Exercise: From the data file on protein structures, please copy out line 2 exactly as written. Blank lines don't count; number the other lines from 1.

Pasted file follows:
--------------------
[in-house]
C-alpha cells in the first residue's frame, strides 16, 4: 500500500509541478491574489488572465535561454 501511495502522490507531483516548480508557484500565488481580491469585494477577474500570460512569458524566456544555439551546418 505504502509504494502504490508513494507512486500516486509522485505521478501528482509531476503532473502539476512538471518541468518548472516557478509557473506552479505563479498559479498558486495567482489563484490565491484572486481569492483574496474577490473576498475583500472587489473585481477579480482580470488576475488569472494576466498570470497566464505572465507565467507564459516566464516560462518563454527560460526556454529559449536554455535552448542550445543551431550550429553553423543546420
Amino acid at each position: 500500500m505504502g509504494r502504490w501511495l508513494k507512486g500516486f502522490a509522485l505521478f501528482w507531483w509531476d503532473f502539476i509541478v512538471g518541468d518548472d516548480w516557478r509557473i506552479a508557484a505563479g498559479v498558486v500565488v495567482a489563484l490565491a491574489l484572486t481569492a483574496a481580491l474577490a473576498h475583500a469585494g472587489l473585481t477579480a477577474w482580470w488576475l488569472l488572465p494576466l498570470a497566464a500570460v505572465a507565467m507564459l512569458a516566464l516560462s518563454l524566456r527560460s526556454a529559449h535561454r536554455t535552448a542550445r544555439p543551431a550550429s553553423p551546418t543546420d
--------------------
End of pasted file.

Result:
C-alpha cells in the first residue's frame, strides 16, 4: 500500500509541478491574489488572465535561454 501511495502522490507531483516548480508557484500565488481580491469585494477577474500570460512569458524566456544555439551546418 505504502509504494502504490508513494507512486500516486509522485505521478501528482509531476503532473502539476512538471518541468518548472516557478509557473506552479505563479498559479498558486495567482489563484490565491484572486481569492483574496474577490473576498475583500472587489473585481477579480482580470488576475488569472494576466498570470497566464505572465507565467507564459516566464516560462518563454527560460526556454529559449536554455535552448542550445543551431550550429553553423543546420